[Maxima] replacement of short functions by their definitions andother code cleanups

Viktor T. Toth vttoth at vttoth.com
Sat May 5 07:49:53 CDT 2007


Dear Andreas,

You're right, you indeed did not replace function calls with their
(original) definitions; however, you did replace calls to short convenience
functions with explicit code.

My concern, apart from subtle differences between the old and new
implementation that requires thorough retesting of the tensor code (I don't
mind that; if the changes were otherwise warranted, this is what we're here
for) is that changes like this example:

-	   (setq dumx (concat $idummyx n))
+	 (setq dumx (intern (format nil "~a~d" $idummyx n)))

do not make the code more readable. On the contrary, whereas before,
subtleties of concat notwithstanding, I immediately understood that the code
was concatenating $idummyx and n to form a symbol for dummy indices, now I
do need to go and look up what the devil format does when its first argument
is nil, the definition of the a and d tags in the format string, and the
meaning of the intern function which is not at all evident from its name.

It also makes debugging harder, since the functionality is no longer
encapsulated in a (separately tested) function; now, when I am hunting for
subtle bugs, I need to explicitly test if the arguments to format are
correct, if format returns what I expect it to return, if intern does with
it what it is supposed to do.

This is precisely what functions are invented for: so that when, for
instance, I am writing tensor algebra code, I can concentrate on tensor
algebra, not LISP details like, say, misspellings of the format string.

I appreciate your feelings with regards to "old-style functions", but I'd
like to ask you to keep in mind that others may feel differently about them.
So if the old definition of concat was wrong (and I am certainly not
defending the way it was implemented; by all means, if you can improve it,
please do!), replace it with a correct definition. If it is wrong to call it
concat because, for instance, the name conflicts with a maclisp-like
function of similar but subtly different functionality, rename it. But
replacing a single call to concat with explicit code containing two function
calls and several additional parameters does not seem like a good idea to
me. Furthermore, making such changes all over the place means, in effect,
that you are enforcing your style preferences on everybody else's code.

In other words, while I don't want to make this issue bigger than it really
is, I respectfully disagree with you on the impact of these changes on
maintainability.

You also need to keep in mind that making changes of this nature means, in
effect, that the primary maintainer of the code finds it harder and harder
to recognize the code. We're all volunteers; I wish I had more time to work
on tensor algebra coding, but I don't. So when I do get a chance to work on
Maxima, I'd like to spend my time productively, and improve the _algebra_,
which is hard when I do not recognize the code anymore.

For these reasons, as the maintainer of the tensor code, I feel that the use
of functions like concat as shorthand for (intern (format nil "~a~d" arg1
arg2)) or equivalent code significantly improves readability, and it is my
intent to continue using them. I'd like to ask that they not be removed,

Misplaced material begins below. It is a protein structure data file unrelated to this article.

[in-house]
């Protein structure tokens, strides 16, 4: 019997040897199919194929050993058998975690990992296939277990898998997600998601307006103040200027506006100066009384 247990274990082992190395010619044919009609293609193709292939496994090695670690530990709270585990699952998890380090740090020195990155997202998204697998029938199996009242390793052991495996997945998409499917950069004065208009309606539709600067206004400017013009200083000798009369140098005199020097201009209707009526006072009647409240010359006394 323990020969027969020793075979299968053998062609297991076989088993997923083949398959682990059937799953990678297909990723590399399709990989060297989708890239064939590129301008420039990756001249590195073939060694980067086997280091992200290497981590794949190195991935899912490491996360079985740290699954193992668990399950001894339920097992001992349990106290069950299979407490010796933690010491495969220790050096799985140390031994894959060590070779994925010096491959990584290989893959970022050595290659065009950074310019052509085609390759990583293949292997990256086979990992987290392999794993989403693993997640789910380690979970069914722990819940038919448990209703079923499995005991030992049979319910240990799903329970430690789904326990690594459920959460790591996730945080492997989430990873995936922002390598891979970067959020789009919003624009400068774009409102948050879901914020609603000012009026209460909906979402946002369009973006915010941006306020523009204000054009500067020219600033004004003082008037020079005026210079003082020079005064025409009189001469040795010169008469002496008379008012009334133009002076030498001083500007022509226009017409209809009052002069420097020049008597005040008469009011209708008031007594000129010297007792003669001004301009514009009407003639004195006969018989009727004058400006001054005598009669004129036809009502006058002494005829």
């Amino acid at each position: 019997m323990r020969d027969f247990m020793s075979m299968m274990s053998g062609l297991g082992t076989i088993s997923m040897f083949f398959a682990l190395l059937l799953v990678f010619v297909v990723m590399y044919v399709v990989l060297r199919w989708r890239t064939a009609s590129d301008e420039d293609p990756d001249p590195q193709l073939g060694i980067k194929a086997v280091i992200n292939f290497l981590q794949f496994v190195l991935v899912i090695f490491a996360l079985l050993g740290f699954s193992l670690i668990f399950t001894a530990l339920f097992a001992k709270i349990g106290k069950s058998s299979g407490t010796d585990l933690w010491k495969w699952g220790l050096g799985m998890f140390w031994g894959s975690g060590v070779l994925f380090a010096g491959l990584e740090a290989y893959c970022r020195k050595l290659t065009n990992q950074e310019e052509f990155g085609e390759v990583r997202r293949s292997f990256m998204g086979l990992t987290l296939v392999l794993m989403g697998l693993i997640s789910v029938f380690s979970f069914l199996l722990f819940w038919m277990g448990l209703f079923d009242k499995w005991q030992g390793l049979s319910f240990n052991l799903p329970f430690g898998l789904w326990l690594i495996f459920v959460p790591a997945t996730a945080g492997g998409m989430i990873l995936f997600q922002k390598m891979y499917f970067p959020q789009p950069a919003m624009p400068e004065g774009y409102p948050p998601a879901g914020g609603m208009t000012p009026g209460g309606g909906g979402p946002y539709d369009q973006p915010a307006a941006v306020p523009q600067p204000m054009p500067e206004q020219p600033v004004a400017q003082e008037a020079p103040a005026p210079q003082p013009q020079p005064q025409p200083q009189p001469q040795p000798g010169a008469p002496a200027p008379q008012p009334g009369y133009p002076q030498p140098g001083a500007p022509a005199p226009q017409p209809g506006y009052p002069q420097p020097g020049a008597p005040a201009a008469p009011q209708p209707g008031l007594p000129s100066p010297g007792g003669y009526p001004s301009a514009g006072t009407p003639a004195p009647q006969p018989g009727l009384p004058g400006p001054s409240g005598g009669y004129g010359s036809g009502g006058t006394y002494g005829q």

only replaced (if necessary) with improved implementations; otherwise, it'll
be necessary for me to maintain "private" versions of these functions in the
tensor code.


Viktor
 

-----Original Message-----
From: Andreas Eder [mailto:aeder at arcor.de] 
Sent: Saturday, May 05, 2007 4:39 AM
To: Viktor T. Toth
Cc: maxima at math.utexas.edu
Subject: Re: [Maxima] replacement of short functions by their definitions
andother code cleanups 


Viktor wrote:

> Thank you for raising this topic; I've certainly seen a number of recent
> changes in the tensor package that I maintain, which gave me cause for
> concern. Replacing simple functions like, most recently, concat, with
their
> definitions seriously impedes code readability without introducing any
> tangible benefits that I can see.

The issue is not replacing functions like concat by their
definitions (which I did *not* do), but contrary to what you say
to enhance readability. Do you know the (subtle?) differences
between concat, sconcat and concatenate? Right from the top of
your head, when reading code? concat was mostly used to do things
fow which there are perfectly suited other common lisp functions
like gentemp or format or intern. Concat also still used the old
(maclisp-like?) function calling convention for variable number of
arguments where again there is a working and idiomatic way in CL
with &rest and &optional args. And on top of that, instead of
using string handling concat used the implode/explode combo of
functions which misuses symbols for string handling.

> If there are no objections, I'd respectfully revert some recent changes in
> the tensor package, for the sake of continuing maintainability.

The other - older - changes to tensor were of a similar spirit, as
you can see in the cvs log messages: removing or changing maclisp
like code by CL idioms etc.

I cannot see where this impeded maintainability of the code.

> This means of course that I'd like to continue to rely on the existence of
these
> functions in the shared maxima code base, as the alternative, namely
keeping
> private copies of these functions in the tensor package, is clearly not
> preferable.

I very strongly think that we should not depend on these old style
functions (zl-member, concat, assq etc.).

Well this is just my 2 cents.

'Andreas


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